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Marsupialia

Marsupialia (subclass Theria, infraclass Metatheria) An order that comprises some 250 species of living marsupials and many extinct forms. It is sometimes divided into three suborders (Polyprotodonta, which includes the opossum-like insectivorous, carnivorous, and omnivorous forms; Diprotodontia, containing the phalangers, kangaroos, and other forms evolved from an opossum-like stock, but differing structurally from the polyprotodonts; and Caenolestoidea (classed by others as a super-family), containing a small group of ‘opossum rats’), but nowadays it is usual to divide the marsupials into several orders, often allocated to two cohorts: Ameridelphia and Australidelphia. In this scheme, the name Marsupialia would cease to be used formally. Marsupials are characterized principally by their method of reproduction. The egg is yolky and has a thin shell protecting it from maternal antigens. Placental development is usually very limited and except in the Peramelemorpha the allantois serves no nutritional function, but uterine milk may be taken up by the yolk sac. Within 10–12 days of the breaking of the shell, the embryo (whose fore limbs and associated neural development, mouth, and olfactory system have developed precociously) is born. It crawls into the pouch (marsupium) and attaches itself to a teat, its lips growing around the teat, which injects milk without choking the embryo. In the later stages of its development an offspring may receive high-fat, low-protein milk from one teat while a newer embryo receives high-protein, low-fat milk from another. Marsupials also differ from placentals in their dentition, in the possession of an inflected angular process to the jaw, and in the presence of two marsupial bones which articulate with the pubes. Marsupials and placental mammals apparently diverged from a common ancestor in the Cretaceous. The first marsupials were similar in general form to the opossums of America. In Australia the marsupials radiated to produce a wide array of adaptive types, while in S. America they filled the insectivorous and carnivorous niches for much of the Cenozoic, while placentals occupied the herbivorous niches.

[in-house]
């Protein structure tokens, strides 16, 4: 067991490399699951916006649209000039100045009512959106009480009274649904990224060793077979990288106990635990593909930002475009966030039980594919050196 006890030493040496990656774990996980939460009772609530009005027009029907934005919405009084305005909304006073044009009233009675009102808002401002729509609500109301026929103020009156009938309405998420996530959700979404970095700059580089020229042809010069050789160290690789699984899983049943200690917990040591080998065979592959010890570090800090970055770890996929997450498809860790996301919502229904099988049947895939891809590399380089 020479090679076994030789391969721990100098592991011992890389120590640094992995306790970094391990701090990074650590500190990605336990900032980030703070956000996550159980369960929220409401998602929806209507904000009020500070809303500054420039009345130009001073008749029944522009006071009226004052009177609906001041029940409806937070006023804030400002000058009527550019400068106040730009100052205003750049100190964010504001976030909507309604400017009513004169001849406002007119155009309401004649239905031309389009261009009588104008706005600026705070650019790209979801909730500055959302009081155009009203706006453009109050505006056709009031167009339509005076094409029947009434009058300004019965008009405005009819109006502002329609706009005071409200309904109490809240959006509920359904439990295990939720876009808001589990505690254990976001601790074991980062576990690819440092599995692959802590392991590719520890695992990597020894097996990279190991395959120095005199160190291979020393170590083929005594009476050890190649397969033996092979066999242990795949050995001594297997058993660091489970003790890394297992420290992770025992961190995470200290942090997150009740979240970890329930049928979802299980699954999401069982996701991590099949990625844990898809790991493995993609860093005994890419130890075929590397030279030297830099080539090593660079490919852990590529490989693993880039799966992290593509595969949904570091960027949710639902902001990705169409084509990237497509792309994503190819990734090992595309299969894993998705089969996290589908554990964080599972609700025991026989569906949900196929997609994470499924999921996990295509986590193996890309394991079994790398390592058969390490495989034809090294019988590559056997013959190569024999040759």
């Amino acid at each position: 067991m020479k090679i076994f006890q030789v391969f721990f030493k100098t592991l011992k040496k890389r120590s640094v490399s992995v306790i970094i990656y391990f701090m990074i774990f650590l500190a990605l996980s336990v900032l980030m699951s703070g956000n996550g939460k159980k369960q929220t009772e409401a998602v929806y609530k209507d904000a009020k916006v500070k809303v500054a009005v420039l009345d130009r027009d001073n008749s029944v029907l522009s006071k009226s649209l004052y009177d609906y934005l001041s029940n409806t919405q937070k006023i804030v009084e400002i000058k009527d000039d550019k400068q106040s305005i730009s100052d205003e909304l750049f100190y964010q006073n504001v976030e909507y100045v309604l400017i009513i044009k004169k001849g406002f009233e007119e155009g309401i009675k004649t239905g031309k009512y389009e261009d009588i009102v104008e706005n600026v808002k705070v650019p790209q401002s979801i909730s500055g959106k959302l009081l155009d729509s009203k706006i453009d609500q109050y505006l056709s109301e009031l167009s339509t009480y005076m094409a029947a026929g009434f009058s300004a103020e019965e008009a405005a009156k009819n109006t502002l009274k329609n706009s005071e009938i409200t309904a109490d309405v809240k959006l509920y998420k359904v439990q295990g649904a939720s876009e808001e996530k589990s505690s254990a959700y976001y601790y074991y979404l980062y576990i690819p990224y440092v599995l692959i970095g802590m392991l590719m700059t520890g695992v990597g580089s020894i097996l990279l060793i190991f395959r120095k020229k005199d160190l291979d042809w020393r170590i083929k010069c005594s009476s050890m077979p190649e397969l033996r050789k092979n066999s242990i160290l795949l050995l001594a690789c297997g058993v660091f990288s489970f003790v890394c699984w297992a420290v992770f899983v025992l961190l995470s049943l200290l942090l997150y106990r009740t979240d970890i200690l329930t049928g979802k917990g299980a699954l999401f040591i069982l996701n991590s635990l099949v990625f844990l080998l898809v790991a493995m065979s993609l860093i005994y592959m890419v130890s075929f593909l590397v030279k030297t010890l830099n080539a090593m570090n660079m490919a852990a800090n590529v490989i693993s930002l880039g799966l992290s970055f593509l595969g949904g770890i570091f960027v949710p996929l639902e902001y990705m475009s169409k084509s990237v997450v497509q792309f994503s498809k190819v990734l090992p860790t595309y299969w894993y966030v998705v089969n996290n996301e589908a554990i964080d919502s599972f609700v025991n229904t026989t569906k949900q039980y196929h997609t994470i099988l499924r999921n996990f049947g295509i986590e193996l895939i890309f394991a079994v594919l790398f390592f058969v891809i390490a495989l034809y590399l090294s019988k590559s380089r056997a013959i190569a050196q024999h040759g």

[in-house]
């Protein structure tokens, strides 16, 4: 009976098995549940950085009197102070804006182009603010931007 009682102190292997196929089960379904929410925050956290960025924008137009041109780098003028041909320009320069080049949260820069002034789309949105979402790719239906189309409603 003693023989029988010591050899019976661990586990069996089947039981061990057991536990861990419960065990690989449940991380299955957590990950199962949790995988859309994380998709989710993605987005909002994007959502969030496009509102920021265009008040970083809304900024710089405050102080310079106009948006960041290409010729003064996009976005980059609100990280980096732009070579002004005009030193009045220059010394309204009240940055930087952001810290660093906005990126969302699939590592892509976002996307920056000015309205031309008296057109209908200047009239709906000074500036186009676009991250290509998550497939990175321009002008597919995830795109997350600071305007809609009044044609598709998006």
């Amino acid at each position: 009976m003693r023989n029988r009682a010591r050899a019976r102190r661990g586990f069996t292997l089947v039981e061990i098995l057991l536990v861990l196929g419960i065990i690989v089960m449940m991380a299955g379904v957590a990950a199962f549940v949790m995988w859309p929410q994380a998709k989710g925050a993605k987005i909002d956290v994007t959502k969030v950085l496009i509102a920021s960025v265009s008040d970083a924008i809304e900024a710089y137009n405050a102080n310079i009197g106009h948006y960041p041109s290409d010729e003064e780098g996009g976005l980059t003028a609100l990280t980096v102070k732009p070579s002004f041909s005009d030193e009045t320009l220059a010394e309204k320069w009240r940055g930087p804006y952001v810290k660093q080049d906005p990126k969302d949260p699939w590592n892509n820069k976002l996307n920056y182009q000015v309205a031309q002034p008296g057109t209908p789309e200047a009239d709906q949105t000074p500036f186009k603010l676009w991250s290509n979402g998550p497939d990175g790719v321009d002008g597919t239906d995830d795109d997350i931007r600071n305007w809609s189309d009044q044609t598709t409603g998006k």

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Marsupial

Marsupial

Marsupials, also known as metatherian mammals, are an ancient and diverse mammal group. They are distinguished from other mammals by a number of cranial and skeletal characteristics, including larger numbers of teeth. Marsupials also share a unique pattern of reproduction and development of the young. Marsupial young are born at an early stage of development after a gestation period that can be as short as twelve days. After birth, they crawl over the mother's fur and skin and attach themselves to a nipple. Many, but not all, marsupials develop a pouch that protects the nursing young, and most development occurs within the pouch.

The marsupial lineage is thought to be the sister group to the lineage of placental mammals. The two groups are believed to have diverged 140 million years ago by the mid-Cretaceous, but are first known from the late Cretaceous fossil record. Marsupials have never evolved flying or marine forms, but they are morphologically diverse and occupy every other ecological niche .

Most marsupial diversity occurs in the Australasian region (about two hundred species) and in the tropical regions of Central and South America (about seventy species). Examples of marsupials are the red kangaroo (Macropus rufus ), the koala (Phascolarctos cinereus ), and the Virginia opossum (Didelphis virginiana ), the only native marsupial found in the United States and Canada.

see also Mammal

Tanya Dewey

Bibliography

Nowak, Ronald M., ed. Walker's Mammals of the World. Baltimore, MD: Johns Hopkins University Press, 1991.

Vaughan, Terry A. Mammalogy. Philadelphia, PA: Saunders College Publishing, 1986.

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marsupial